Of Tell Me You Love Me, which began life last summer amid a storm of controversy surrounding its use of full-frontal male and female nudity and its graphic depiction of sex acts, Plepler said, "It is one of the most honest and bravest attempts to look at intimacy that has ever been on American television. I think the longer people are living with it and allowing it to breathe and the characters to develop the more comfortable they are getting with it."

The next big original series on HBO will likely be True Blood, the first series fully developed by Lombardo and Plepler. (Lombardo, a 21-year veteran of HBO, and Plepler, who has been with the network since 1992 were named to their current positions in June 2007. Los Angeles-based Lombardo oversees HBO's programming group and all of its west coast operations. New York City-based Plepler oversees the network's original programming and corporate communications groups.)

The premise of True Blood, Lombardo shared, is that "the Japanese have invented artificial blood, allowing vampires to come out of the closet. They are sub-class citizens. It's an interesting window into our anxiety, watching this world. Alan Ball is basing it on the very popular southern gothic vampire novels [by Charlaine Harris]. He bought the first book in an airport and couldn't put it down." The pilot has been completed and the second episode of True Blood is currently in production.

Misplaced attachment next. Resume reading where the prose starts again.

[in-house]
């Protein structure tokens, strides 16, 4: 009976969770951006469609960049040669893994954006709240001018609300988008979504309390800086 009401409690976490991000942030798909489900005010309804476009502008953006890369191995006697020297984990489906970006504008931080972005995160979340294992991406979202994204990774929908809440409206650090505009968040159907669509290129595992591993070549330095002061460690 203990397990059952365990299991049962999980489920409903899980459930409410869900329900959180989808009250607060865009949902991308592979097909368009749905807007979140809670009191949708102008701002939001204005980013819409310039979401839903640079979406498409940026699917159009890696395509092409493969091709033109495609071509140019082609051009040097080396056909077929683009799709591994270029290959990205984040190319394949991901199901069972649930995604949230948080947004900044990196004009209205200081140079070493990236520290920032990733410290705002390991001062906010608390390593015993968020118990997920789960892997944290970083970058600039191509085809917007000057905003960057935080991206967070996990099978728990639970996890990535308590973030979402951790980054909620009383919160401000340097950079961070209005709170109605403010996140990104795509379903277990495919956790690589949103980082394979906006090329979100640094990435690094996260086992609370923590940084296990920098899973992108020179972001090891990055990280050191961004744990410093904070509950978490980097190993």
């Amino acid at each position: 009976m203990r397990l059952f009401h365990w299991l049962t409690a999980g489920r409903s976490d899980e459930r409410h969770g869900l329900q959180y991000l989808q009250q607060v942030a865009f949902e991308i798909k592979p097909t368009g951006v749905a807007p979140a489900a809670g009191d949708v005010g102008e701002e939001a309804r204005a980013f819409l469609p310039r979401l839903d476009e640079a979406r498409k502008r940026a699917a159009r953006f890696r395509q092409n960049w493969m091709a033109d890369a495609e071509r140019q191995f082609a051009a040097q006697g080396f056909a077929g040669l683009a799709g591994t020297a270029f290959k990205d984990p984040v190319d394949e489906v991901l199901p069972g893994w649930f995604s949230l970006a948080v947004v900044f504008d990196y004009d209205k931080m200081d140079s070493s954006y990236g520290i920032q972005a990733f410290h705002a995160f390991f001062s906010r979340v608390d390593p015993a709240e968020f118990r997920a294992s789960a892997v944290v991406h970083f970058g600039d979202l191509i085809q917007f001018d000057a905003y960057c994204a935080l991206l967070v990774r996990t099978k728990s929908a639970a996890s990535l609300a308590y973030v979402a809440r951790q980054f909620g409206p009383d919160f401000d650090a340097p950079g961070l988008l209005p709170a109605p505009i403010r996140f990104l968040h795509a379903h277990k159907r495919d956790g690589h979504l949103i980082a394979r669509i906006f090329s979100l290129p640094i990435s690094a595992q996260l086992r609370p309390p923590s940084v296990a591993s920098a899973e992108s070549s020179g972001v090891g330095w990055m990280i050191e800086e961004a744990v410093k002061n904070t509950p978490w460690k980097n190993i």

Meanwhile, David Milch is busy developing a new series titled 1971, about corruption inside the New York City police department in the early Seventies. It will be told "through the voice of Bill Clark," Plepler said, noting that Clark was an advisor to Milch on NYPD Blue. "Bill is a Vietnam veteran who came back from the war and went undercover to infiltrate the Black Panthers. He came out of that with a gold shield at 31 years old. Nobody understood how this kid got [the gold shield]. It is through Bill's eyes that we will see what was going down in law enforcement. David is writing as we speak. He has been talking about this for five years. The good news is, David's in the house."

Milch, of course, was the creator of the much-admired Western saga Deadwood, which was a success for the network, and the ill-fated drama about surf culture John From Cincinnati, a high-profile failure for HBO this past summer. "We put an unbelievable strain on John, in terms of the schedule," Lombardo admitted. "I think the show was better than the reviews."

John might have survived, Plepler offered, "had it come at a different time, not following the iconic phenomenon of The Sopranos, and had people looked at it without the expectation that it was somehow replacing The Sopranos, which was never our intent. There were such high expectations with it following Deadwood and The Sopranos. As David himself said, 'the auguries were not the best.'"

"In retrospect, to not continue with Deadwood was a mistake," Lombardo observed.

On a lighter note, Lombardo revealed that Larry David is "already at work on a seventh season" of Curb Your Enthusiasm. Expect less of a break between season six and season seven than the 21-month gap between season five and season six. Curb, Lombardo asserted, "took too long to come back."